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Donors surprise engineering dean with gift in his honor

Photo of sign unveiling

Pres. Gee and Provost McConnell join Dean Cilento and his family for the sign unveiling.

Two long-time supporters of West Virginia University have found yet another way to honor the institution that has given so much to them, while surprising one of its deans in the process.

Glen Hiner, who earned a degree in electrical engineering at WVU, and his wife, Ann, donated a gift of $225,000 to name the Statler College of Engineering and Mineral Resources’ Freshman Engineering Learning Center. While the Hiner’s generosity was not a surprise, the name on the wall was: Eugene V. Cilento.

“Ann and I wanted to recognize Gene’s long-term dedication and commitment to the College as we feel his leadership has been instrumental in its growth,” Hiner said. “Gene has played a key role in the nurturing and inspiration of the culture of the College along with its values, and for the development and adoption of its long-term strategic vision.

“I’m a proud West Virginian,” Hiner, a Morgantown native, added, “and giving back has always been a significant part of the way Ann and I want to live our lives and the heritage we want to pass on to our family.”

To say Cilento, who serves as the Glen H. Hiner Dean of the College, was at a loss for words would be an understatement.

“I am truly honored and humbled by this announcement,” Cilento said. “This Center is special; it epitomizes our College philosophy for engineering education, just as Glen epitomizes what it means to be a loyal Mountaineer. This wonderful gift will show future generations of our students how Glen and Ann felt about the importance of providing them with the tools needed for a quality education.”

Upon graduation from WVU, Hiner embarked on a successful and innovative 35-year career with the General Electric Company. In 1992, he became chief executive officer of Owens Corning, where he introduced new products, built new manufacturing facilities around the world and oversaw many major initiatives. When Hiner took the reins, Owens Corning sales hovered at $3 billion. When he retired in 2002, sales had grown to $5 billion, with operations in more than 30 countries on six continents.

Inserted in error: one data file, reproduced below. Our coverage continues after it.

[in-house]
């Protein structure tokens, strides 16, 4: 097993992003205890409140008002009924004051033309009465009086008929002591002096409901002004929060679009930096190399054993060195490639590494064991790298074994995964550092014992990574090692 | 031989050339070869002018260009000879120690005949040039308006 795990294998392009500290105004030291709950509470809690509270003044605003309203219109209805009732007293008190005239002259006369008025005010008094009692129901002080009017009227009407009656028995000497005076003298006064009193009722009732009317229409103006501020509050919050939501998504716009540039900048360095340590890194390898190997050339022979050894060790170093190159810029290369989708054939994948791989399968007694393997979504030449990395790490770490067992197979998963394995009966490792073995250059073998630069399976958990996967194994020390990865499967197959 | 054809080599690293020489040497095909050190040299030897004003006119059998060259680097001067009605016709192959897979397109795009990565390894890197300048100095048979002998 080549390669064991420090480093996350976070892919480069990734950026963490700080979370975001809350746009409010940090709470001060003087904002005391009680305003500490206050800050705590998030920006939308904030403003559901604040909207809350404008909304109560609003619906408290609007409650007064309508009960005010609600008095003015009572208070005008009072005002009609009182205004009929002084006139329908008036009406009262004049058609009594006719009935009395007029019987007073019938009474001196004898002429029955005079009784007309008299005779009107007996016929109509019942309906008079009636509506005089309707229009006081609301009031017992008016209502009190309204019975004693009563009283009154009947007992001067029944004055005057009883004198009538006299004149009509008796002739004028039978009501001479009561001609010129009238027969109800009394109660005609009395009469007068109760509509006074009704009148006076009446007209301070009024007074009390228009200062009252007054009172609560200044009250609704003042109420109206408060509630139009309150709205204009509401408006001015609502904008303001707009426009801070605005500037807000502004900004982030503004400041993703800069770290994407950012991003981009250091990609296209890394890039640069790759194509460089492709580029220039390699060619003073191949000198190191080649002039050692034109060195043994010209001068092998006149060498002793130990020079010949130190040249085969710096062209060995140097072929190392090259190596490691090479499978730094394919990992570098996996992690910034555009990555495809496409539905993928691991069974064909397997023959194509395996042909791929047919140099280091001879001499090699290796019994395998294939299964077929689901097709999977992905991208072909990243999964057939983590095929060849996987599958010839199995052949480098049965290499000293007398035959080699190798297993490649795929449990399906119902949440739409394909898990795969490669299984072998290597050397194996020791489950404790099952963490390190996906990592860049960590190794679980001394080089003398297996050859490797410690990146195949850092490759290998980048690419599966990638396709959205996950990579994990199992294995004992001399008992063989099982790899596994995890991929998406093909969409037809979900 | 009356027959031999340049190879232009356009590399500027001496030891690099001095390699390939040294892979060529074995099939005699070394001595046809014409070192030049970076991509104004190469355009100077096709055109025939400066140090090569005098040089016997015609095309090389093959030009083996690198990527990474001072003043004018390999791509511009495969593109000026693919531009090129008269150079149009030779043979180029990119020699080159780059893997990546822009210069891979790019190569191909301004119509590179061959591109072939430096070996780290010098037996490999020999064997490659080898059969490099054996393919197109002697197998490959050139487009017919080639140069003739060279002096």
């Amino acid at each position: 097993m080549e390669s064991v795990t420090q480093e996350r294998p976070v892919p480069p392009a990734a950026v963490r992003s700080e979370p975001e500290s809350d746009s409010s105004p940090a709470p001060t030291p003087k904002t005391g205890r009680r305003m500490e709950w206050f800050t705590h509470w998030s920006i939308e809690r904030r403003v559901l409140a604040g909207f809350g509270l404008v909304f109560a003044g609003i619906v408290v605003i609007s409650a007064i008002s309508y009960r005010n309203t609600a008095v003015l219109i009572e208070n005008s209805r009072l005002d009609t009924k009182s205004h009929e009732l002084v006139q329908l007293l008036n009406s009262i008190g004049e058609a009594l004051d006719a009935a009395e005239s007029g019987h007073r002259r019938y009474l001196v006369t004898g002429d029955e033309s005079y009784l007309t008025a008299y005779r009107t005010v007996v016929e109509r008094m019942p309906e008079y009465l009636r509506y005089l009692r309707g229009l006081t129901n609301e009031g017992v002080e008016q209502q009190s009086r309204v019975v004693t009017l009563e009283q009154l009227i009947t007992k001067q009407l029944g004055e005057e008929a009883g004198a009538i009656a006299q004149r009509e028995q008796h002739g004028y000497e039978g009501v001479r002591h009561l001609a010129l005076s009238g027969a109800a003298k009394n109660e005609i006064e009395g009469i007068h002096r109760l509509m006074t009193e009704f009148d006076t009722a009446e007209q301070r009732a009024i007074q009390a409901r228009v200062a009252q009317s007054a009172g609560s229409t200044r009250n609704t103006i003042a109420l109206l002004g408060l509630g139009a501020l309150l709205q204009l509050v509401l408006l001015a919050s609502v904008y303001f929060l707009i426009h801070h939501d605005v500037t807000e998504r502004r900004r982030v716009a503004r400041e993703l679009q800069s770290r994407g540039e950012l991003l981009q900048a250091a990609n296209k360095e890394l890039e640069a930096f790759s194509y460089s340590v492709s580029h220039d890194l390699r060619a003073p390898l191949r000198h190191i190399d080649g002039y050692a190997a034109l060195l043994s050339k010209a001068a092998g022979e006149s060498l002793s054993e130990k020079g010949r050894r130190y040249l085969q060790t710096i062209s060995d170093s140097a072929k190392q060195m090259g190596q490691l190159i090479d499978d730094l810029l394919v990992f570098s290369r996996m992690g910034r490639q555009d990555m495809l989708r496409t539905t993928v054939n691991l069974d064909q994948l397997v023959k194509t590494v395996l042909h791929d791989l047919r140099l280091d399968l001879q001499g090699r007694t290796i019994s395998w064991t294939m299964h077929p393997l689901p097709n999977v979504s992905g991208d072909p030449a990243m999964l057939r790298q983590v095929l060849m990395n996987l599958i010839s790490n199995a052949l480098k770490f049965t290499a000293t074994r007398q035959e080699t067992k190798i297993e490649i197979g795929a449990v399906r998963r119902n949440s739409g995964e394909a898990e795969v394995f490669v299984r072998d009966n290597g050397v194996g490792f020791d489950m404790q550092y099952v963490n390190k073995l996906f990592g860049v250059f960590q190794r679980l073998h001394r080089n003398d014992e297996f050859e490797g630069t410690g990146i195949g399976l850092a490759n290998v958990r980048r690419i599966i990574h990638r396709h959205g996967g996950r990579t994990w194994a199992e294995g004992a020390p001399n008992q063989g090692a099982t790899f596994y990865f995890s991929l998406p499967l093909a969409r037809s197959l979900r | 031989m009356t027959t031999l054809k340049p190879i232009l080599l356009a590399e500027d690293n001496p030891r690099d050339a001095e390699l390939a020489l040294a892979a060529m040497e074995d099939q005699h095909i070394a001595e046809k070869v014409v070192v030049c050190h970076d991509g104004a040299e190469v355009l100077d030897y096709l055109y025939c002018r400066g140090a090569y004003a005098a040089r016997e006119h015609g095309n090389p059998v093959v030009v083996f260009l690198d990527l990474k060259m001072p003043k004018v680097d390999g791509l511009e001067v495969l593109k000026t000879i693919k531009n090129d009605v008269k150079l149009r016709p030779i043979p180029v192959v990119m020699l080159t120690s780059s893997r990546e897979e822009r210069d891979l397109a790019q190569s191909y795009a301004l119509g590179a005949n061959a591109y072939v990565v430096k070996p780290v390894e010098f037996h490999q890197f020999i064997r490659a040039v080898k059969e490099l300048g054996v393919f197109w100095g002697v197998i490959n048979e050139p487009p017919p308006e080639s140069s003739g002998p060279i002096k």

Over the years, Hiner has served the University and the Statler College in many ways. In 2005, he funded the College’s deanship that carries his name. In his honor, the College established the Glen H. Hiner Distinguished Lecture Series, which brings business leaders to campus to share their experience and knowledge with students and faculty. His many honors at WVU include induction into WVU’s College of Business and Economics Business Hall of Fame, the Distinguished Alumni Academies for the Lane Department of Computer Science and Electrical Engineering and the Department of Chemical and Biomedical Engineering, and WVU’s Academy of Distinguished Alumni. He was awarded an honorary degree in 1989.

Cilento began his career with the Statler College in 1979. He served as a professor, researcher and the department chair for the College’s Department of Chemical and Biomedical Engineering. He was named dean of the College in 2001.



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